Open Journal of Obstetrics and Gynecology
Vol.3 No.7B(2013), Article ID:36648,3 pages DOI:10.4236/ojog.2013.37A2001

Single port laparoscopic hysterectomy: Feasibility and safety

Soon Pyo Lee, Sun Hye Yang, Chun Hoe Ku, Sung Ho Lee, Jin Woo Shin*

Department of Obstetrics and Gynecology, Gil Medical Center, Gachon University, Incheon, South Korea

Email: *

Copyright © 2013 Soon Pyo Lee et al. This is an open access article distributed under the Creative Commons Attribution License, which permits unrestricted use, distribution, and reproduction in any medium, provided the original work is properly cited.

Received 24 June 2013; revised 26 July 2013; accepted 6 August 2013

Keywords: Laparoscopic Hysterectomy; Benign Uterine Diseases; Single-Port


Objective: To evaluate the feasibility and safety of single-port laparoscopic hysterectomy comparing with multi-port laparoscopic hysterectomy in treatment of benign uterine diseases. Methods: Data were collected retrospectively by review of the medical records of 252 patients who underwent multi-port or single-port laparoscopic surgery for treatment of benign gynecologic diseases. Laparoscopy assisted vaginal hysterectomy (LAVH) was performed for single-port surgery and LAVH and total laparoscopic hysterectomy (TLH) were performed for multi-port surgery. Demographic variables were collected and analyzed by independent t-test and Pearson Chi-Square test. The primary outcome was analyzed by independent t-test and Fisher’s Exact test. Results: A longer operative time was observed in the multi-port surgery group compared with that of the single-port group (p < 0.05). No difference with respect to change of Hemoglobin between the preoperative level and that of the postoperative first day, the number of days from the operation to discharge, uterine weight, and the rate of laparotomy conversion and complications were observed between the two groups. Conclusion: Single-port laparoscopic hysterectomy for treatment of benign uterine diseases is a safe and feasible method.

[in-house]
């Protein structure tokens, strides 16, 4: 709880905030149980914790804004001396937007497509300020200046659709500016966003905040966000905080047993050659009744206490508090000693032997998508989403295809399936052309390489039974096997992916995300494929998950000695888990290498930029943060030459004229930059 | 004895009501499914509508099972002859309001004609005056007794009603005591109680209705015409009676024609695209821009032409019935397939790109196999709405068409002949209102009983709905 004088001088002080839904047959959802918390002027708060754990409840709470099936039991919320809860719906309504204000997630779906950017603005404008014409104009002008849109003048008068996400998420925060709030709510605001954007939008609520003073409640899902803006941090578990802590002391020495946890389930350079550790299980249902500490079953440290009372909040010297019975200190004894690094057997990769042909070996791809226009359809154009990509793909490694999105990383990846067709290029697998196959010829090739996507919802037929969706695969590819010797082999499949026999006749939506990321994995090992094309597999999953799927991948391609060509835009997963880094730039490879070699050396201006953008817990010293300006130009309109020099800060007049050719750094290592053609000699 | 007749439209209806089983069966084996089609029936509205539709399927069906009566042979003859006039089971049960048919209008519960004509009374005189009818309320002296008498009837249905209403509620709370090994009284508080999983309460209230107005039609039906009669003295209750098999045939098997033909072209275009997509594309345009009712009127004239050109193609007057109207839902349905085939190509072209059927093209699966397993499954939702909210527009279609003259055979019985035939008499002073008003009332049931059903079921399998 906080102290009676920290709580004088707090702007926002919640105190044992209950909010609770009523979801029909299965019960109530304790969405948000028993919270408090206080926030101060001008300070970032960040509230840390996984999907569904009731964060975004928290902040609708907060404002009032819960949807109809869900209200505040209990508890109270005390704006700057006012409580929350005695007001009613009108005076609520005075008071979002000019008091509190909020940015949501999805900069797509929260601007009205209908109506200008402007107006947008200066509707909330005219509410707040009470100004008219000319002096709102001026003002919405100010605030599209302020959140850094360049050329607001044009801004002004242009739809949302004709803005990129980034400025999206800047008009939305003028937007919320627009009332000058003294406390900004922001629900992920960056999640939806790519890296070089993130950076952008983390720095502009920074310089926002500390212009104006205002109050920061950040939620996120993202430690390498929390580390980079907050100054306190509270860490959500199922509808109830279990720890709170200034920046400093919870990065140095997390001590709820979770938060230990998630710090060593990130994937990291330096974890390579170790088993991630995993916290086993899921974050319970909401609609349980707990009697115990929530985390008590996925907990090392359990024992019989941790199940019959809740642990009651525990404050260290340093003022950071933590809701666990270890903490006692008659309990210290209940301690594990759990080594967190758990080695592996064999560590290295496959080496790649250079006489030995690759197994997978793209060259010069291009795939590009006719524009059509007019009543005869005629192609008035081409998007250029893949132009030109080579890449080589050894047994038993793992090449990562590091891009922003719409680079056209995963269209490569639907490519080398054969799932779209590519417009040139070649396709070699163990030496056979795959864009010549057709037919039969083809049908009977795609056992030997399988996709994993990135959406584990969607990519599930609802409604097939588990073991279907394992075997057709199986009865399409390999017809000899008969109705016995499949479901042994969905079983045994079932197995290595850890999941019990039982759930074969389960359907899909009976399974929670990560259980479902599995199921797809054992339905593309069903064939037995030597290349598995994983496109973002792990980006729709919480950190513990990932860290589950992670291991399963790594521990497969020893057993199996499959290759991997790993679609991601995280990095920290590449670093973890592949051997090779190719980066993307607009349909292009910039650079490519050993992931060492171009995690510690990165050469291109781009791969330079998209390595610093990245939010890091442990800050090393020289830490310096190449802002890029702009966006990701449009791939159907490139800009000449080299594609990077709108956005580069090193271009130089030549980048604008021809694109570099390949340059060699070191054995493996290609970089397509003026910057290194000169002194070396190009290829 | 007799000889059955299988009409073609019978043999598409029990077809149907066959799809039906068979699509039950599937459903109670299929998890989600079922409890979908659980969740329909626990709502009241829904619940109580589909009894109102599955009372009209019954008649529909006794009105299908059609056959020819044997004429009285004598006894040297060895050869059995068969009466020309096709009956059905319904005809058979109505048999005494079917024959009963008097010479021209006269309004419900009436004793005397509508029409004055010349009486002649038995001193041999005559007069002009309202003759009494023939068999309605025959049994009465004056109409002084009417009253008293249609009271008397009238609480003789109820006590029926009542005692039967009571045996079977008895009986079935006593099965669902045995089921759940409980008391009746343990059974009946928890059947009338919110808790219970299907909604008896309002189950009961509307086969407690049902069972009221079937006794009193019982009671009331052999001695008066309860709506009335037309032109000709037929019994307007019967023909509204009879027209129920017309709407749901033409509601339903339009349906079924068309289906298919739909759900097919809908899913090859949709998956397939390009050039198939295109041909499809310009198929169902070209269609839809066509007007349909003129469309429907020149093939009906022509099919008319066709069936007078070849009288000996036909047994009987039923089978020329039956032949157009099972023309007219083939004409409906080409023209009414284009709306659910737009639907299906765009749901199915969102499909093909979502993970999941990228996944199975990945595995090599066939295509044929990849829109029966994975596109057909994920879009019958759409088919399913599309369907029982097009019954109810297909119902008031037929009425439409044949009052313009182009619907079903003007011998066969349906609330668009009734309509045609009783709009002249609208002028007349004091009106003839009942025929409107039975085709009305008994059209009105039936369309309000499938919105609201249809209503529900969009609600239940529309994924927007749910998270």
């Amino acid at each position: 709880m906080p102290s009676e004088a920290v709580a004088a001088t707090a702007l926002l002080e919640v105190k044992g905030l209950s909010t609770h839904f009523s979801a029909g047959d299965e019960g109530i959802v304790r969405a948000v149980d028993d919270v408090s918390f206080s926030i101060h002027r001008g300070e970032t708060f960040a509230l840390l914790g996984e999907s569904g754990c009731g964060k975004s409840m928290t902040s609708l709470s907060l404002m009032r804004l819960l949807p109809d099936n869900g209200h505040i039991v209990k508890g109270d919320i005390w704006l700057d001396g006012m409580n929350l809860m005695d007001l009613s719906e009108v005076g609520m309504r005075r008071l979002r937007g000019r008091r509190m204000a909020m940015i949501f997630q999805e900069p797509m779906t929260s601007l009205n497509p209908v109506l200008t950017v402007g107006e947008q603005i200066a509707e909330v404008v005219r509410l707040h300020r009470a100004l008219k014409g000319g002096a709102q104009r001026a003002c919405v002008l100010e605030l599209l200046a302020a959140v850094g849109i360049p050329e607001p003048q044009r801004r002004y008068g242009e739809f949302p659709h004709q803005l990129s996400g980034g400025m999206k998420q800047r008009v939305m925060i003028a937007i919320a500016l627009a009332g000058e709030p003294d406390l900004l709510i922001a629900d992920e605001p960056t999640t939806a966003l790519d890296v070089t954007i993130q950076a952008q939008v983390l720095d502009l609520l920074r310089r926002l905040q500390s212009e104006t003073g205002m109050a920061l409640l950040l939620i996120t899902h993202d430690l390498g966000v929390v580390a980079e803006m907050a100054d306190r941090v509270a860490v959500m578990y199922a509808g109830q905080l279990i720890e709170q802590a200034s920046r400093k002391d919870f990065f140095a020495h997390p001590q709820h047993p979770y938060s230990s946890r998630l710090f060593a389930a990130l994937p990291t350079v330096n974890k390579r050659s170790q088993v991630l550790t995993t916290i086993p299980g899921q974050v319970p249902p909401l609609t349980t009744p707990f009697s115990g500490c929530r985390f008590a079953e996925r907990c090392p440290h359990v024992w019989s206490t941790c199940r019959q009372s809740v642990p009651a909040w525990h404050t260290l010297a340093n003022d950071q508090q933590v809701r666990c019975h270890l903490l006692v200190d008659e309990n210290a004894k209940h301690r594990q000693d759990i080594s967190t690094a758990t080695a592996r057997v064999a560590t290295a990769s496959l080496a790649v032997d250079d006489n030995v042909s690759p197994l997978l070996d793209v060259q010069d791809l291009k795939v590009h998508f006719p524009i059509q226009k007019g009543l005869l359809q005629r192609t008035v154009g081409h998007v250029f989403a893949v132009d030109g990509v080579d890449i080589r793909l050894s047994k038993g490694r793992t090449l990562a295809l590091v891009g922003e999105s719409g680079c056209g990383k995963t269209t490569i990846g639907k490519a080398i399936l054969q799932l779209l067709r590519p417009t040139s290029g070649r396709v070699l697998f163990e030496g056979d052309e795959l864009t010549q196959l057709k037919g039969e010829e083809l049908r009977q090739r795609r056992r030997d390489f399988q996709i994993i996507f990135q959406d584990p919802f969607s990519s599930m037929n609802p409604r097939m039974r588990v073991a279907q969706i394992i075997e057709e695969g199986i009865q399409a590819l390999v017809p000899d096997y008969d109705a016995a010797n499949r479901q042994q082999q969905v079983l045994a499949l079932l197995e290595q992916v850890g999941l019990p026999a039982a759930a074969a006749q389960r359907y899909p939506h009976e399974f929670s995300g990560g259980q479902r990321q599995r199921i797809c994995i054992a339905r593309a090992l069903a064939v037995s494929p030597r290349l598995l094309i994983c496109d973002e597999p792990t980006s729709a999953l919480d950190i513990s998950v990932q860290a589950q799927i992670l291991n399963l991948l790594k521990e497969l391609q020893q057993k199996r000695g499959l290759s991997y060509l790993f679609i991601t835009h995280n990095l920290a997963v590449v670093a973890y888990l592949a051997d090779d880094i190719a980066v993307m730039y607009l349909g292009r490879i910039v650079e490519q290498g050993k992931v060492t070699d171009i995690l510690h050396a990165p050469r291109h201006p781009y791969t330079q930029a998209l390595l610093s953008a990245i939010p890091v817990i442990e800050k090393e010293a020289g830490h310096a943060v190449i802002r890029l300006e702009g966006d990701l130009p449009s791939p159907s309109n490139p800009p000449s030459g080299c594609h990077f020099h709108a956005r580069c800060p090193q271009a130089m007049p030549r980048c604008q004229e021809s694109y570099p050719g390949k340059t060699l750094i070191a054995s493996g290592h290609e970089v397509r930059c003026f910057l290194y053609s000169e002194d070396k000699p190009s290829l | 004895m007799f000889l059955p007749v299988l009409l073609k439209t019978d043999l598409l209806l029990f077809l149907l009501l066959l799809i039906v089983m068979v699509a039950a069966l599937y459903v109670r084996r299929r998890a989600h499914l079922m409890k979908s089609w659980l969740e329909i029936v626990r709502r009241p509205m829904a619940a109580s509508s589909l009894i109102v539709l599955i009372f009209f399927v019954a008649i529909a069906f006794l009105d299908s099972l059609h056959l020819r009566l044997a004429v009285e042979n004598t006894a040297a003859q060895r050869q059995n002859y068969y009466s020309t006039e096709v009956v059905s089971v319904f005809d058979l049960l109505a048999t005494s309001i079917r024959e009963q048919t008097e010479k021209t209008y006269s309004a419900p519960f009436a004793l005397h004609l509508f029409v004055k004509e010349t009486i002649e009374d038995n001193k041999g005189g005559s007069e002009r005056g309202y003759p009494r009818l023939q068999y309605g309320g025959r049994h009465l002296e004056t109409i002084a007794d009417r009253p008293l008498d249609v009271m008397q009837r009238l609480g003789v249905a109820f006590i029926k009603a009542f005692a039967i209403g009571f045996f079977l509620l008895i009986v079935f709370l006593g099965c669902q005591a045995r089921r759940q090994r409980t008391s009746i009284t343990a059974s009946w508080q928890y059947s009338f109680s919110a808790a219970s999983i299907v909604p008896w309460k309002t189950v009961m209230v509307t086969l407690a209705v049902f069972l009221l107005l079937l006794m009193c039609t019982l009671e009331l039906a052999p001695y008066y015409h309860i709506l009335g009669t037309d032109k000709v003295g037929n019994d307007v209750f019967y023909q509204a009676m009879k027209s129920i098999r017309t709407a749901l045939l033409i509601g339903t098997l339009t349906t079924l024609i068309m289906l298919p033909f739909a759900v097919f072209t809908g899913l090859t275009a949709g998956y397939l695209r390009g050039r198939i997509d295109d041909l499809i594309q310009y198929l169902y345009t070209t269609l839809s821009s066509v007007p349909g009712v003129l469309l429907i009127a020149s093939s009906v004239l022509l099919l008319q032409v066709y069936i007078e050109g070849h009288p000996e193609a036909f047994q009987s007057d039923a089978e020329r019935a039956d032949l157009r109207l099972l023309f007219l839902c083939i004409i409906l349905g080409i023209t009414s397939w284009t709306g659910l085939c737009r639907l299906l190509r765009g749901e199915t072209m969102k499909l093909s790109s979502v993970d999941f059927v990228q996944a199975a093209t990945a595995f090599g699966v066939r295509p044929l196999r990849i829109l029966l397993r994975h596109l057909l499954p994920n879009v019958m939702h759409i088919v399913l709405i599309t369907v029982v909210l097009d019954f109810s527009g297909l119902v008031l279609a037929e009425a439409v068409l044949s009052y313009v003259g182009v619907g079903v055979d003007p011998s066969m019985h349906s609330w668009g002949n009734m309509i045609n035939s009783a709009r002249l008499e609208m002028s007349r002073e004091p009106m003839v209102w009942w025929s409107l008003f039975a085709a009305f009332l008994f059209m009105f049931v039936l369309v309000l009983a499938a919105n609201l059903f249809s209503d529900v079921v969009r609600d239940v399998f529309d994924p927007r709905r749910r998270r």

Laparoscopic surgeries have been widely reported to offer benefits, such as shorter hospital stays, more rapid recoveries, less post operative pain, lower complication rates, cost-effectiveness, and patient preference [1,2]. Efforts to decrease the numbers and size of wounds were highlighted to date and the recent approach has been single-port laparoscopic surgery [3-5]. This study was conducted in order to evaluate the feasibility and safety of single-port laparoscopic hysterectomy compared with multi-port laparoscopic hysterectomy in treatment of benign uterine diseases.


We conduct a retrospective review of the medical records of 143 patients who underwent single port laparoscopic surgery in the Department of Obstetrics and Gynecology of a university hospital in Korea between Aug. 2011 and Jan. 2013. Data on multiport surgery was quoted extensively in the previously published paper [6]. The hospital Institutional Review Board approved the study. Cases of total hysterectomy were included in the study. Cases of adnexa surgery without hysterectomy were excluded from the study. Women with malignancies and planned abdominal or vaginal surgeries were excluded. The same surgeon performed all multi-port and single-port laparoscopic surgeries during the study period.

After induction of general anesthesia, the patients were placed in the dorsal lithotomy position with the buttocks well off the table, prepped, and draped. The RUMI system (Cooper Surgical, Trumbull, CT, USA) was used in the performance of total laparoscopic hysterectomy (TLH) and a reusable rigid uterine manipulator was used in the performance of laparoscopy-assisted vaginal hysterectomy (LAVH).